WHO WE ARE
A HISTORY OF THE FREEDOM HOUSE
The Freedom House was founded in the summer of 2014 after Wesly Louiceus had heard about the terrible poverty in Laborde, a village in the mountains in central Haiti. The village, only accessible by foot, had no school, church or medical care. Wesly hiked for hours to get to the village where he witnessed the most severe poverty and abuse he had ever seen. Children were dying of malnutrition and worms. They all had scabies and other health issues. Many of the children were being forced into slavery and abused, and had no shoes, beds or clothing.
Upon Wesly’s return to his home in Croix des Bouquet, he immediately notified people for help about the horrible conditions and impending deaths of many children. Prior to rescuing some of the children one child had already died from malnutrition. Due to the severity of the situation, people from Maryville Tennessee fundraised for a safe place to live, beds, clothing and a full staff to care for them.
The house currently cares for 27 children. Many of these children are from Laborde, then more were rescued from high-risk situations in various areas throughout Haiti. By teaming up with the US missionaries (who lived and helped run another orphanage in Haiti for almost three years) and other independent supporters, Wesly is providing for their basic needs and raising the children to love Jesus.
What does it mean to be a child at “high risk”?
Most of the children at the Freedom House were either a restavek or in extreme poverty labeling them a child at “high risk”. A restavek is a child that has been given to another family as a servant in hopes to have their basic needs met. Usually these kids are between the ages of 4-15. They do all the household chores, cooking, cleaning, washing and fetching water. They are often abused and most likely do not go to school. We can’t change the fact that this still happens in Haiti but we can change the lives and futures of our kids. These kids now have FREEDOM everyday, and NEVER have to worry about things such as their next meal or shoes for their feet. We want to offer these kids a lifetime of Love, Hope AND Freedom to be the change for Haiti’s future.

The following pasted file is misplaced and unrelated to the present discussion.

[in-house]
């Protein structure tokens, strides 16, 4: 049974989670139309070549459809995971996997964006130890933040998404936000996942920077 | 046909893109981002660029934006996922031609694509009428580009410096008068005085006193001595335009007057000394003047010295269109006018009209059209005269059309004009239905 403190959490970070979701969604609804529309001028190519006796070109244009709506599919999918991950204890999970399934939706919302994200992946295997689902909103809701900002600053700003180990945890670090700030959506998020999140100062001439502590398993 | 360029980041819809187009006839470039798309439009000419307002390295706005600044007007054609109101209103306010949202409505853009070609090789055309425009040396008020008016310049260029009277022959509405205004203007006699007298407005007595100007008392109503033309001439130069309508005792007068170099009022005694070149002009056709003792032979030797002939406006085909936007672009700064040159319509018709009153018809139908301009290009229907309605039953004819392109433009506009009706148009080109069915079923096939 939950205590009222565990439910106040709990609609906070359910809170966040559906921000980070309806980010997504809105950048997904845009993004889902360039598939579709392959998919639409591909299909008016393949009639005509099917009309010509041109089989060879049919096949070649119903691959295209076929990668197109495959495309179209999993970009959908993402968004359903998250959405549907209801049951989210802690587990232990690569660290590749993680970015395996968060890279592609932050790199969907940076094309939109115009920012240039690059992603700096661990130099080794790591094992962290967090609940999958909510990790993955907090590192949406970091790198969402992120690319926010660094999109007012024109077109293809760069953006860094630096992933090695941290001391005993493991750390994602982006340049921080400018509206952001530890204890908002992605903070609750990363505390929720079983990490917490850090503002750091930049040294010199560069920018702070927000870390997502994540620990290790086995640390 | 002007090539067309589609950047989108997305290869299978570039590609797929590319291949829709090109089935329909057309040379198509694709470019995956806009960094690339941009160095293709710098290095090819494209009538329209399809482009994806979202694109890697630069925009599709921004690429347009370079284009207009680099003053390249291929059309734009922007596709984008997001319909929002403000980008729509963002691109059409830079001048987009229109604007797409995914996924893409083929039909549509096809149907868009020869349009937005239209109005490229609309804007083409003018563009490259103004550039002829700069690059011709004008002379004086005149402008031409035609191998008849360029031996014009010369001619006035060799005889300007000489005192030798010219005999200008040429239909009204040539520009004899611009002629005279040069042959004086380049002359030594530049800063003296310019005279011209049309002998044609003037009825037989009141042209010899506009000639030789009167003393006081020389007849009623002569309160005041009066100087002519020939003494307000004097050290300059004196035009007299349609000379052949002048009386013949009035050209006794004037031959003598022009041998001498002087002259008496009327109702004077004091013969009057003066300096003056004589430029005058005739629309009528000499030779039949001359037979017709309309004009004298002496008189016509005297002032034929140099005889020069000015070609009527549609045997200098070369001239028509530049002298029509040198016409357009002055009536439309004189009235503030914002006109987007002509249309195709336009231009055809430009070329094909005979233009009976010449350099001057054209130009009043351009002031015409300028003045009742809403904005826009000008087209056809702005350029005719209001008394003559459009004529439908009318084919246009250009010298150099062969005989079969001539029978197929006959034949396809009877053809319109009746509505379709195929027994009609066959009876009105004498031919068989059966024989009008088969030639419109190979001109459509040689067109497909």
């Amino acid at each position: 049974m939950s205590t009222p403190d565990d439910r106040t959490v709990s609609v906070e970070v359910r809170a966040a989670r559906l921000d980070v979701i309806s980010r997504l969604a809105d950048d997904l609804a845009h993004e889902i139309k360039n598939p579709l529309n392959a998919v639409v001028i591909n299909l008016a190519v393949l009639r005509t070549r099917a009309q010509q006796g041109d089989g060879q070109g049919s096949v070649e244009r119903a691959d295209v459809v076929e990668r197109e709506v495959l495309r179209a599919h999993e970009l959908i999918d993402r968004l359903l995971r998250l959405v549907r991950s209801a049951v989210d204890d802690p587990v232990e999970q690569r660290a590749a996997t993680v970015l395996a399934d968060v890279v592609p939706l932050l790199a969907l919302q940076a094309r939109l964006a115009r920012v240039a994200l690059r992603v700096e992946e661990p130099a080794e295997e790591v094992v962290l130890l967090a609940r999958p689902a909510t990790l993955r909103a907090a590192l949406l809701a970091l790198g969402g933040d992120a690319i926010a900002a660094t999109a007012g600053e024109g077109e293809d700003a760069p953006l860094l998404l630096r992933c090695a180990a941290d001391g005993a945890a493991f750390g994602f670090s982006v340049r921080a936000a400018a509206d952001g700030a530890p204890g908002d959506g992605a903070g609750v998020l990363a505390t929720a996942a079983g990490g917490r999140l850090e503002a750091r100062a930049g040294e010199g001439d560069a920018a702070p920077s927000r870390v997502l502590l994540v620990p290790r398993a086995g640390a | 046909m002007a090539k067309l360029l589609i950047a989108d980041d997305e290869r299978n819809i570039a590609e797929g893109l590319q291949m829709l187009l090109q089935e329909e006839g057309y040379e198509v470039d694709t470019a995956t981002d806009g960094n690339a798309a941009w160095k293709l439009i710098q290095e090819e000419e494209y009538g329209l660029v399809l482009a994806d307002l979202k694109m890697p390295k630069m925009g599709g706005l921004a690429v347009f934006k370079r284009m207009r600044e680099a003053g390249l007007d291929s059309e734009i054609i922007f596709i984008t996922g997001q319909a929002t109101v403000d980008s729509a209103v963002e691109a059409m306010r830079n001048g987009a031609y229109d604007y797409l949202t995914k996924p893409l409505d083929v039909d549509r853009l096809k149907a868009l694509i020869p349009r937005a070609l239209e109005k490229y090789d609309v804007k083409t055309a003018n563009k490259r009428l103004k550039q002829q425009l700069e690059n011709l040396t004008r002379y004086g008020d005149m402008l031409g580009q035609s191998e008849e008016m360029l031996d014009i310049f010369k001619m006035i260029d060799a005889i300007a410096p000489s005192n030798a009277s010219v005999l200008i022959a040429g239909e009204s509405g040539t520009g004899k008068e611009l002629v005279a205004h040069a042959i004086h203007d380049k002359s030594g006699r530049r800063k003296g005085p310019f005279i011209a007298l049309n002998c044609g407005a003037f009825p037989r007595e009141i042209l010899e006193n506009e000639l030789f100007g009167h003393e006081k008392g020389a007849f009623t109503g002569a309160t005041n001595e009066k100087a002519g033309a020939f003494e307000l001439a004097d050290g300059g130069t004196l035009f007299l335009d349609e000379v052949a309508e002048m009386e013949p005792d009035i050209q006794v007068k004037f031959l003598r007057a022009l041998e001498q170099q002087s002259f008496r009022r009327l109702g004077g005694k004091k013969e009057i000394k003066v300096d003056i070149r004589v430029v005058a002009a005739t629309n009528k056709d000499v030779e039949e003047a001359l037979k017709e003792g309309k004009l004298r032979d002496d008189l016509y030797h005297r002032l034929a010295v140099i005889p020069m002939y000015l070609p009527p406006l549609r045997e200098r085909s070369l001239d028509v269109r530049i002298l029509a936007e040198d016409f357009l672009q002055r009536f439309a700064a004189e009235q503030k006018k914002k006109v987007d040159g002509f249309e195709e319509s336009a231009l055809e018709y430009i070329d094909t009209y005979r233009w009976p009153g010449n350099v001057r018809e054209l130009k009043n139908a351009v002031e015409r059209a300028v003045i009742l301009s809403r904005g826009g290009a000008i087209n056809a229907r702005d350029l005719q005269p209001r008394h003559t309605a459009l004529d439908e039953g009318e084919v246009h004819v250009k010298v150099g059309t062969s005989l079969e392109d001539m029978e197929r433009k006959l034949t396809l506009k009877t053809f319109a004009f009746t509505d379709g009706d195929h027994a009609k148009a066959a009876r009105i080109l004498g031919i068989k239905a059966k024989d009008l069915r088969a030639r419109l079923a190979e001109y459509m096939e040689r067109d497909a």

FREEDOM isn’t just a word… For us, it’s our MISSION
FREEDOM HOUSE STAFF
Wesly is the Founder and Director of the Freedom House in Croix des Bouquets, Haiti where he disciples his staff and 27 children mainly rescued from slavery or extreme poverty.
Wesly's father was shot and killed when he was just a baby, and his mother couldn't afford to care for him properly. His grandmother took him in, although she was already caring for many other children.
When Wesly was 10 years old, he was in very poor health. He was taken in by a orphanage where he stayed until he turned 18. He was on the streets with no work, food or a place to call home. A friend that was employed at another orphanage offered Wesly food and shelter in exchange for some work. He soon became a full-time employee.
Since then, Wesly has held a variety of orphanage positions including Director of Construction, Leadership Ministry Team Assistant, Director of Team Ministry, as well as a vital role in the simple church planting ministry across Haiti.
He loves the Lord and cares deeply about the future of the children God has entrusted in his care. He has a big vision for their future - a vision that these children will be the next generation to break the cycle of spiritual and economic poverty in Haiti.
Tracy has always had an adventurous heart. At the age of 17 she joined the Army and served her country for four years. Tracy then attended the University of Michigan School of Dentistry where she received her Bachelor of Science degree in dental hygiene. After working in private practice for 8 years, that sense of adventure came full circle when Tracy and her husband decided to sell their dental practice and move from Michigan to Tennessee with their 3 young children. Once settled, Tracy immediately felt led to serve through the missions program at her church and in November of 2012 her journey in Haiti began. On this trip she would find love and compassion for a country that desperately needed help.
After that first trip Tracy started organizing and leading medical and dental teams to Haiti and the Dominican Republic. These clinics provided much needed services to the surrounding neighborhoods of the areas she was working in, helping to create a stronger sense of community. Although, she loved caring for the people in the communities she knew her passion was to serve and care for the children of Haiti, which eventually lead her to the Freedom House in 2014.
Currently, Tracy serves as the Child Sponsorship Coordinator for the Freedom House and travels to Haiti every three months. She works closely with the staff in Haiti to provide support and guidance in continuing to improve the daily lives of the children as well as preparation for their future. Under her supervision, a program has been established to ensure that the physical and dental health needs are met regularly for the children of the Freedom House. She also focuses on fundraising for the operating budget, raising the awareness of the Freedom House and it’s mission, and spends lots of time loving on the children at the Freedom House!